The Sutton Saga
Falling into a category all it’s own was the purchase of Tennessee’s Popcorn Sutton distillery, its staff contracts and physical plant, without the moonshine brand attached to it. Popcorn Sutton’s management made a handful of highly questionably business decisions, such as relocating to out of the way Newport (where there is no tourism to speak of) or changing bottle designs and picking a trademark fight with Brown-Forman. All of this while Tennessee moonshine brands like Ole Smoky were thriving down in Gatlinburg.
Multiple sources in Tennessee’s distilling sector told The Whiskey Reviewer that Popcorn Sutton had fallen into dire financial straits, and the distillery was being offered up on the market for roughly a dime on the dollar (or approximately 10% of what was paid to build the facility). Viewed in this light, Sazerac’s acquisition of most of Popcorn Sutton’s property, everything but the brand itself, seems more like an opportunity buy than a considered strategy.
If Sazerac harbored even the slightest prior ambition of entering the Tennessee Whiskey market, perhaps with the vision of creating a Volunteer State version of Virginia’s A. Smith Bowman Distillery, then they made a very good buy indeed. They picked up the contracts of ex-George Dickel distillers John Lunn and Allisa Henley, something Sazerac acknowledges as very important to their future plans, plus some handsome equipment, and all for a song. However, given that Sazerac is intent of reopening the distillery sometime this Spring, it is unlikely the distillery will be moved from Newport to a more visitor-friendly location closer to Nashville.
Where Is All This Going
Something that is important to understand is being absorbed into a conglomerate doesn’t necessarily mean changes in the product line up or the larger practices of the company. It has been more than six years since Hudson Whiskey and Stranahan’s were bought, and they are pretty much as they were. Neither has grown into a mid-sized distillery or, conversely, seen a radical departure from their existing product line.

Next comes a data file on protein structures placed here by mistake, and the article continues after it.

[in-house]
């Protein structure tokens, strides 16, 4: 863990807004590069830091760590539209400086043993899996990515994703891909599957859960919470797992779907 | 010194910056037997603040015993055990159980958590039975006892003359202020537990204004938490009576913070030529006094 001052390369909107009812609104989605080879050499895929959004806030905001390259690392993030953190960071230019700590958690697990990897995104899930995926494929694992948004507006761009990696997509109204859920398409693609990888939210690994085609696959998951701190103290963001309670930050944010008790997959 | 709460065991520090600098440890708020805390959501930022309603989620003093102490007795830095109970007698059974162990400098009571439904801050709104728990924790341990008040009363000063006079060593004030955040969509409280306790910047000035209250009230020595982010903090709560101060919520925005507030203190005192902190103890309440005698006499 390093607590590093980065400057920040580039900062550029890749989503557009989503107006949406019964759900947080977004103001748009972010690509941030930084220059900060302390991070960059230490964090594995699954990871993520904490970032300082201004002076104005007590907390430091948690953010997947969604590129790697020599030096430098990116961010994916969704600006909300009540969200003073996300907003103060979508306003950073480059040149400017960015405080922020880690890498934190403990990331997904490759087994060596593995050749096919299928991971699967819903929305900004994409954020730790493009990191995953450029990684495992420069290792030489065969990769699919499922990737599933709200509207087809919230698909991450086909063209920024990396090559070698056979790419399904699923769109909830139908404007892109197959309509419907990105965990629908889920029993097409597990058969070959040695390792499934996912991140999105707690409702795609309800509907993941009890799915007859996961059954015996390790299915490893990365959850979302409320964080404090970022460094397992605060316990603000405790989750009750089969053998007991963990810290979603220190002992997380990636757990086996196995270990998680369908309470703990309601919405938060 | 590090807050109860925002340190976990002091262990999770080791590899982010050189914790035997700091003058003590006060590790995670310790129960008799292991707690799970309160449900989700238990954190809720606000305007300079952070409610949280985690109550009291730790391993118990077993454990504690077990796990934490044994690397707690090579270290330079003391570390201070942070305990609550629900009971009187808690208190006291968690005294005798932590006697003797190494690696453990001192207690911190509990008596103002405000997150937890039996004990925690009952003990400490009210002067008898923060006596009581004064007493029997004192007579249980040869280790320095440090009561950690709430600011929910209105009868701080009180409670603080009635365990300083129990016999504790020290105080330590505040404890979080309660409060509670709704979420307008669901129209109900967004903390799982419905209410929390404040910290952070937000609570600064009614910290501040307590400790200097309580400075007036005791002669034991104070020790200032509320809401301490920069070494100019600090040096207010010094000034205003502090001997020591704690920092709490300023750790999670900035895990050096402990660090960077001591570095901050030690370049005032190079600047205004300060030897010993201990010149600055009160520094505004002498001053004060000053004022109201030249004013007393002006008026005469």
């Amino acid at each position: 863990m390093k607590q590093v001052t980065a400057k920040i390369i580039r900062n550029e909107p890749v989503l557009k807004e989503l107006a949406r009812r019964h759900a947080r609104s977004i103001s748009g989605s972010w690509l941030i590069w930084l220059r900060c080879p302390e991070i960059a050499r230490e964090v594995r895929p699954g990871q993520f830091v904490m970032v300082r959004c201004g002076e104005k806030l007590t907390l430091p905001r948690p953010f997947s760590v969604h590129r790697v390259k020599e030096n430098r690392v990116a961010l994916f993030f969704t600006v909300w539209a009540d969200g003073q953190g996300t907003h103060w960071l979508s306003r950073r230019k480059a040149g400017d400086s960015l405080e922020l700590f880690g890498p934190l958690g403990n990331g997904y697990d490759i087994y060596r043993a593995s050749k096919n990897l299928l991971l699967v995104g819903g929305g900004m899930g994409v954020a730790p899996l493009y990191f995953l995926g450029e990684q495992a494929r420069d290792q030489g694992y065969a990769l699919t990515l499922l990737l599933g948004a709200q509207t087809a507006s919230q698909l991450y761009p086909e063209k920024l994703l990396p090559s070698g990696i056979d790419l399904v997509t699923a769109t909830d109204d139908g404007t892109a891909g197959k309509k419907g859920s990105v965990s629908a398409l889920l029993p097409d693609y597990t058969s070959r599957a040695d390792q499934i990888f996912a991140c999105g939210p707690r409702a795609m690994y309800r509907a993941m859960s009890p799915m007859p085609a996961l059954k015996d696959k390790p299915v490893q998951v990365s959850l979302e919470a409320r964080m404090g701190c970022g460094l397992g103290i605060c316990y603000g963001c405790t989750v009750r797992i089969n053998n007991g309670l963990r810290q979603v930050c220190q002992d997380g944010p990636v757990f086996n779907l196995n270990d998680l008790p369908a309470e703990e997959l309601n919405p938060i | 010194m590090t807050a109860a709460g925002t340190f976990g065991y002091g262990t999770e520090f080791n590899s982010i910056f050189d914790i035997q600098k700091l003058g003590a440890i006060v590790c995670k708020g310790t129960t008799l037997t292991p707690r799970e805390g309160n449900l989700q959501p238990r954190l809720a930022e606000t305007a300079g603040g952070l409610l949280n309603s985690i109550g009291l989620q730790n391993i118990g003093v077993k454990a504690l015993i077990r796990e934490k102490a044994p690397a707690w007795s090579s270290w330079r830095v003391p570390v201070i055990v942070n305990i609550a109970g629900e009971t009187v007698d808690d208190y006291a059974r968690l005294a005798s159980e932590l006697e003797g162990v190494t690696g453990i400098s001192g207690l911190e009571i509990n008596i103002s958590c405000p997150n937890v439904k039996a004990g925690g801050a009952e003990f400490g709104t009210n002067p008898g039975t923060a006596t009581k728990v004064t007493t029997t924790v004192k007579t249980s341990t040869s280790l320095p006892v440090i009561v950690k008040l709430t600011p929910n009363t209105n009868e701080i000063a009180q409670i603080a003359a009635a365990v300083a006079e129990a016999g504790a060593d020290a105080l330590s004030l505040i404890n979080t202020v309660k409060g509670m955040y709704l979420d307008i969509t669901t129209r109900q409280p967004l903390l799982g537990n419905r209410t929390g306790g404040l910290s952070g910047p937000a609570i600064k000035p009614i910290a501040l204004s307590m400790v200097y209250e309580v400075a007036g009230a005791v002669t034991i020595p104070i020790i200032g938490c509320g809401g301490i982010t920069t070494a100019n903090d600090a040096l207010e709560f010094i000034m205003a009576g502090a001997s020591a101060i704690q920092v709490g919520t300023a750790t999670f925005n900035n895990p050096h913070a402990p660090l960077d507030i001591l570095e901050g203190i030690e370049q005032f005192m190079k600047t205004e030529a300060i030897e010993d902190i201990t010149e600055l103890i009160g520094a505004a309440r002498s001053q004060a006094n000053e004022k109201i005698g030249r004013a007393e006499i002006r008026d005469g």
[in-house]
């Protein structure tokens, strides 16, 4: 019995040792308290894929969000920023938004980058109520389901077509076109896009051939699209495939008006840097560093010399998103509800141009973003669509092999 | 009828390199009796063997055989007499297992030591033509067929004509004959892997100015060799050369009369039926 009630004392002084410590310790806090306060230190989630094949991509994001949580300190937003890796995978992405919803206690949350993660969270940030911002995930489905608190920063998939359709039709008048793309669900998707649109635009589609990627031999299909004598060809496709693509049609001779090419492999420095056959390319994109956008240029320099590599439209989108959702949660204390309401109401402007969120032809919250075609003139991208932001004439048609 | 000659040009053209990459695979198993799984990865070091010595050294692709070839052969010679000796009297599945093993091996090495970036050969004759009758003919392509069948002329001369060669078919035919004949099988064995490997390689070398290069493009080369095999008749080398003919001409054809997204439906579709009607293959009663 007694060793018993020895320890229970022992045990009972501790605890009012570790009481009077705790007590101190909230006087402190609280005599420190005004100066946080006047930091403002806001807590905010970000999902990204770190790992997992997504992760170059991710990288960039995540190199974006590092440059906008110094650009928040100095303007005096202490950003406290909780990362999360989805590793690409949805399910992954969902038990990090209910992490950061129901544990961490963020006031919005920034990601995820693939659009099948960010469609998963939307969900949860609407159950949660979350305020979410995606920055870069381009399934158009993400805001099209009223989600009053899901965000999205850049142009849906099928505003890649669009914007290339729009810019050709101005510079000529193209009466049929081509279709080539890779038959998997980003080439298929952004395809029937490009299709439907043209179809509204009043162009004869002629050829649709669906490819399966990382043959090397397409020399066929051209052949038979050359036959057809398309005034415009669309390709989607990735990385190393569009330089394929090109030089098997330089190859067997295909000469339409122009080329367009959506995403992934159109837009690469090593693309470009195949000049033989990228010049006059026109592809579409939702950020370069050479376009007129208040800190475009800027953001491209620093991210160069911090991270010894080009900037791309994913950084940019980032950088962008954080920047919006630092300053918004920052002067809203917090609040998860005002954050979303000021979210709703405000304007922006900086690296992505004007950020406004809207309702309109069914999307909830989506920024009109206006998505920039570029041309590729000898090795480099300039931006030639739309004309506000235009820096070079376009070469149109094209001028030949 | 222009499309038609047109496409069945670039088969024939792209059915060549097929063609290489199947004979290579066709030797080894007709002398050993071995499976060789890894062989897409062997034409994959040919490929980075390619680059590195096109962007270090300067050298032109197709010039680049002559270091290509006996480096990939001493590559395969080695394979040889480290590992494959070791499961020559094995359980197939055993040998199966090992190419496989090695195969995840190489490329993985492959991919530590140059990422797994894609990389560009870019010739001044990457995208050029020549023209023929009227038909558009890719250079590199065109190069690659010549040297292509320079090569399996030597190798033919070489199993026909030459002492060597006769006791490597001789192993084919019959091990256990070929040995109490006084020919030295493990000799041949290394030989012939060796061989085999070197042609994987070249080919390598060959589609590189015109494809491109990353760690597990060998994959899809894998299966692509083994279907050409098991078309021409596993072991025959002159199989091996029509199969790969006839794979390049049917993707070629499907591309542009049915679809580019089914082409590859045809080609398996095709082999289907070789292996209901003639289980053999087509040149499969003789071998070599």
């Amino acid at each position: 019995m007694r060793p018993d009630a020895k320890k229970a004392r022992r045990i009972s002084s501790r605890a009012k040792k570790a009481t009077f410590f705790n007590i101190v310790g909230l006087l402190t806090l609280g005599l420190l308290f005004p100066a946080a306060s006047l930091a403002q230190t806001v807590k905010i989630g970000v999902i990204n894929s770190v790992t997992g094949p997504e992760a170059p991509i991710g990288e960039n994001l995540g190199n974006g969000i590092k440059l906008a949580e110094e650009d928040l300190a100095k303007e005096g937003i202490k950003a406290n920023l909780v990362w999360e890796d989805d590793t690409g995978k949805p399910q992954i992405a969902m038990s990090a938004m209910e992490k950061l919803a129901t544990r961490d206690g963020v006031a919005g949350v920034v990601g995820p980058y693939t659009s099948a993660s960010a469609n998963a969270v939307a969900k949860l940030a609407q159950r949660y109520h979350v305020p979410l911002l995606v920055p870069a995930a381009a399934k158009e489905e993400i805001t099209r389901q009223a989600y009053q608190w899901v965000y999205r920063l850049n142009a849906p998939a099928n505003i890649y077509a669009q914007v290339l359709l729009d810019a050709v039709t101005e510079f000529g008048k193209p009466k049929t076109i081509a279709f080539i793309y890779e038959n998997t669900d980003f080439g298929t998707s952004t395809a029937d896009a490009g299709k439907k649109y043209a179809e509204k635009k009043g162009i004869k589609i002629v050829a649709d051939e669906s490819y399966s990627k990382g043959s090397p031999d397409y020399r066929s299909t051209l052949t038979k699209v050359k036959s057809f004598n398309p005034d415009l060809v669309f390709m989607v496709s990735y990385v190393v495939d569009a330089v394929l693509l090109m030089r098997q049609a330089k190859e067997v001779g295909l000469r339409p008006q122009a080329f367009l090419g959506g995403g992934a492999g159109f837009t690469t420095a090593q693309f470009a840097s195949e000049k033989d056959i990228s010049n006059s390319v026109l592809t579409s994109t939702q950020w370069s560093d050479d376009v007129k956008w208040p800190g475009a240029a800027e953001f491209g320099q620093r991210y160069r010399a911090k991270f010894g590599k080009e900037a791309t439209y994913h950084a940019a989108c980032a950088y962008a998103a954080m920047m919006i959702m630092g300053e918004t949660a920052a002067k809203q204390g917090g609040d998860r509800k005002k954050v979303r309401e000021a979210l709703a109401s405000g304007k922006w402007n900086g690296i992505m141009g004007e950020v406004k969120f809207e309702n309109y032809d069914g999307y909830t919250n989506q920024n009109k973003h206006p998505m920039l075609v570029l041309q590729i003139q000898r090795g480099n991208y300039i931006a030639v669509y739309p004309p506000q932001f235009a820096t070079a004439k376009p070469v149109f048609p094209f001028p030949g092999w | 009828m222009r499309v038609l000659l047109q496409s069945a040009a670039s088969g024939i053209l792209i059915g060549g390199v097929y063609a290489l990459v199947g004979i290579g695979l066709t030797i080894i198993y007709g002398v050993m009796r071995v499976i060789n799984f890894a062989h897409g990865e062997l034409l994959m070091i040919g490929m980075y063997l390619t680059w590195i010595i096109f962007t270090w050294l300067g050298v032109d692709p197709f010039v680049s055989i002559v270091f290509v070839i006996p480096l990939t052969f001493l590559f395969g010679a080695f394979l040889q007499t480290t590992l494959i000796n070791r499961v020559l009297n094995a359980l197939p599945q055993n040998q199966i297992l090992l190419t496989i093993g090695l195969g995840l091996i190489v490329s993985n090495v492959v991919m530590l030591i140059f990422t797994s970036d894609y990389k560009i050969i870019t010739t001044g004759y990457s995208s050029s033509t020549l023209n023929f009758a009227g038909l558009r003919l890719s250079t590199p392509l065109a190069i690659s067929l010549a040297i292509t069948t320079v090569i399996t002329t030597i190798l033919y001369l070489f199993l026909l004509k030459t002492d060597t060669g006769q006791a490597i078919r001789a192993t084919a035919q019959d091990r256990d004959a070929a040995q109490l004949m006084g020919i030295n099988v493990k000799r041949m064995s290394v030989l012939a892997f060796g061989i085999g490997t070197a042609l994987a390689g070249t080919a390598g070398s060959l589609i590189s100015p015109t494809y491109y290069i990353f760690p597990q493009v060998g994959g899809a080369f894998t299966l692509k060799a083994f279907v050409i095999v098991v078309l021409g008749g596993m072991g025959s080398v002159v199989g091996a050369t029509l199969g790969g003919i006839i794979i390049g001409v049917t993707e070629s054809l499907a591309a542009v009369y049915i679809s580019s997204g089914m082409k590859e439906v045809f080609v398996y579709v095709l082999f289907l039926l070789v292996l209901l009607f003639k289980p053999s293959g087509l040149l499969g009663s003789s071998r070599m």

In fact, just about the only thing that might have changed for Hudson Whiskey that wouldn’t have otherwise been the case is that it can be seen in European markets. It’s doubtful that Bacardi and Pernod Ricard will take Angel’s Envy and Smooth Ambler away from American customers so as to try and sell it to the French instead, but when the time comes and the stock will allow it, international distribution for these brands will certainly be much easier.
As for future acquisitions, it’s important to realize that the business logic of sourcing whiskey and building a brand while also building your distillery to ensure future production has been borne out in the buy-outs of 2016. A sizable handful of such companies remain, and ostensibly the only reason why they would not become candidates of a future buy-out is if they are unwilling to sell or there are no buyers. However, the group of pure micro-distillers that are just as prominent is now just large, if not larger. The focus may shift from companies that are primarily bottlers to 100% distillers.
As for whether your favorite small brand whiskey will remain the same, very rarely does a big player buy a successful, small whiskey company to mess with what made them successful. Things like that do happen, but killing the goose so much treasure was spent to acquire is far from the norm. Fans of a particular brand should relax, and realize that if anything with their favorite brand changes in the middle term, it will probably be for the best. Always keep in mind that before Japanese brewer Kirin bought Four Roses, it was a rotgut whiskey brand in the U.S.